Hundreds of Whatcom residents could get past marijuana conviction wiped from record

It’s possible that nearly 700 people in Whatcom County are eligible to get their past marijuana convictions removed from their records.

A new Washington state bill that took effect July 28 allows people who have misdemeanor and gross misdemeanor marijuana convictions to vacate them. The court that the person was sentenced in has to vacate the conviction regardless of whether the person has committed another crime since their conviction or have had another conviction vacated, according to a legislative analysis of the bill.

The bill requires that the person convicted be 21 or older at the time the offense occurred. Washington state legalized recreational marijuana for adults 21 and up in 2012.

Once a person’s conviction is vacated, it’s no longer part of their criminal history, meaning that in response to housing and employment applications, they can state they were never convicted of that crime, the analysis states. It also isn’t included in calculating a person’s “offender score” if they are convicted of another crime.

According to data provided by Whatcom County District court and city municipal courts, there are around 670 cases involving a misdemeanor or gross misdemeanor marijuana conviction from roughly the past decade. It was unclear from the data whether all of the defendant’s in those cases were 21 at the time of the offenses. It’s also unclear how many of the cases involve the same person.

So far, no one in Whatcom County has applied to vacate their conviction, according to clerks with each of the courts. Whatcom County District Court has the most convictions, with 431, followed by Bellingham Municipal Court with 185, according to the data provided. Lynden and Blaine had 29 and 10, respectively, while Ferndale and Everson had eight and four respectively.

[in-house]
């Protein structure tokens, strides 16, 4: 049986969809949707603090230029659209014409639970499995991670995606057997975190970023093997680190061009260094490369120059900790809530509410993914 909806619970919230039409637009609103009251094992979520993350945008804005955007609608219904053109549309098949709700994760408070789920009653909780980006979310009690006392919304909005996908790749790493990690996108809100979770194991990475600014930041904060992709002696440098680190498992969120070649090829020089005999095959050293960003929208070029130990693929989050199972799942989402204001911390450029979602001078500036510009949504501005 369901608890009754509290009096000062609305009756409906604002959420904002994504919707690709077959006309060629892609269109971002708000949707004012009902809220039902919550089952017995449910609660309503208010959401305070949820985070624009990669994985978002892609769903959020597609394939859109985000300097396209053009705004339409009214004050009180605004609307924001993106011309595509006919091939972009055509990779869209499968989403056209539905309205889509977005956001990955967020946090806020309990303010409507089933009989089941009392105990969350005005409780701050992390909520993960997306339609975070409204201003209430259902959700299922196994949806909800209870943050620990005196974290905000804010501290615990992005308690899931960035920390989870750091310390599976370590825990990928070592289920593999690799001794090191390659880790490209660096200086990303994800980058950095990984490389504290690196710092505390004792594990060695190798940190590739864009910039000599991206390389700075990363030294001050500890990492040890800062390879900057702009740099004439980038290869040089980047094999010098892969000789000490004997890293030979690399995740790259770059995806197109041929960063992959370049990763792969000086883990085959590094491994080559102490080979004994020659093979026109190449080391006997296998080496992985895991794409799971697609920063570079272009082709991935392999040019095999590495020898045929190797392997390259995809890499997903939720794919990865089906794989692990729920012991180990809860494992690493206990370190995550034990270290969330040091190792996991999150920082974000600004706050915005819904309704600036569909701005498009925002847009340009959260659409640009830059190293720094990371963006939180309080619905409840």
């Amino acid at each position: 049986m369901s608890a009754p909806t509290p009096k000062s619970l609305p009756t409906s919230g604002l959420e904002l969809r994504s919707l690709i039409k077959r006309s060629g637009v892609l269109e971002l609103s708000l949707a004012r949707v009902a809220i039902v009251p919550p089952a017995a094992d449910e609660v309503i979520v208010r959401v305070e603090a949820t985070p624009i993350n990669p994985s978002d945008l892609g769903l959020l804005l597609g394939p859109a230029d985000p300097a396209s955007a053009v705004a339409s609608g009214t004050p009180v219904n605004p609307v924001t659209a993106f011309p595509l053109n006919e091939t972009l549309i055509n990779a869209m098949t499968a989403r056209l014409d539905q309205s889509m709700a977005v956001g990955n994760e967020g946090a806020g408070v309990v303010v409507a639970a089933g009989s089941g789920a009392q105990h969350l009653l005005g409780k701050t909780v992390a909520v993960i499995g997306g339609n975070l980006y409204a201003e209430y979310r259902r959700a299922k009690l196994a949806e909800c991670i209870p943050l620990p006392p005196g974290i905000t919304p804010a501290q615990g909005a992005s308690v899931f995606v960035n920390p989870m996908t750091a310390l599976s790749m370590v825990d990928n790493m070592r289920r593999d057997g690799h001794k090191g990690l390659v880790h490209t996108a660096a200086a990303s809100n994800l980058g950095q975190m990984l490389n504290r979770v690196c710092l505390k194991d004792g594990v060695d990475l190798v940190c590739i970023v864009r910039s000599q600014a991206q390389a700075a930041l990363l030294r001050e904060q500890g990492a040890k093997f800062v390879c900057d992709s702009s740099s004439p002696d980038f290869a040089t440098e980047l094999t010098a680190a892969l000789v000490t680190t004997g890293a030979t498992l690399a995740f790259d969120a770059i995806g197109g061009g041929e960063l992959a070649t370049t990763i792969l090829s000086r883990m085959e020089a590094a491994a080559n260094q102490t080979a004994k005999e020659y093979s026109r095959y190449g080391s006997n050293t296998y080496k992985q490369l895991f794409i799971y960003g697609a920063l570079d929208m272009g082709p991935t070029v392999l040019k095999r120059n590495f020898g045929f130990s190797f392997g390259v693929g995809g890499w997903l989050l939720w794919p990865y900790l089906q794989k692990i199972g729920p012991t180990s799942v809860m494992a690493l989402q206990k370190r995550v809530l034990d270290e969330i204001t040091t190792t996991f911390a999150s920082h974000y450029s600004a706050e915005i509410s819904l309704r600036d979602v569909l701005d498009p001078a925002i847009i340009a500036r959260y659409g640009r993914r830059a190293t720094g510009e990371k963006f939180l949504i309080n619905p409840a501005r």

More than 68,000 people in Washington have misdemeanor marijuana convictions on their records and are eligible to have those convictions vacated, according to Washington State Patrol and Crosscut.

Bellingham Municipal Court is in the process of editing its website to include instructions for those who are interested in vacating their convictions, according to Darlene Peterson, court administrator for Bellingham Municipal Court.

In the meantime, people can also pick up packets of information with sample forms at the court, or they can have the form and information mailed to them, Peterson said.

Here’s how a person can apply to have their conviction vacated:

If the person was 21 or older at the time of the offense and appears at their court hearing, the judge must grant the request to vacate the conviction.

Reporter Denver Pratt joined The Bellingham Herald in 2017 and covers courts and criminal and social justice. She has worked in Montana, Florida and Virginia.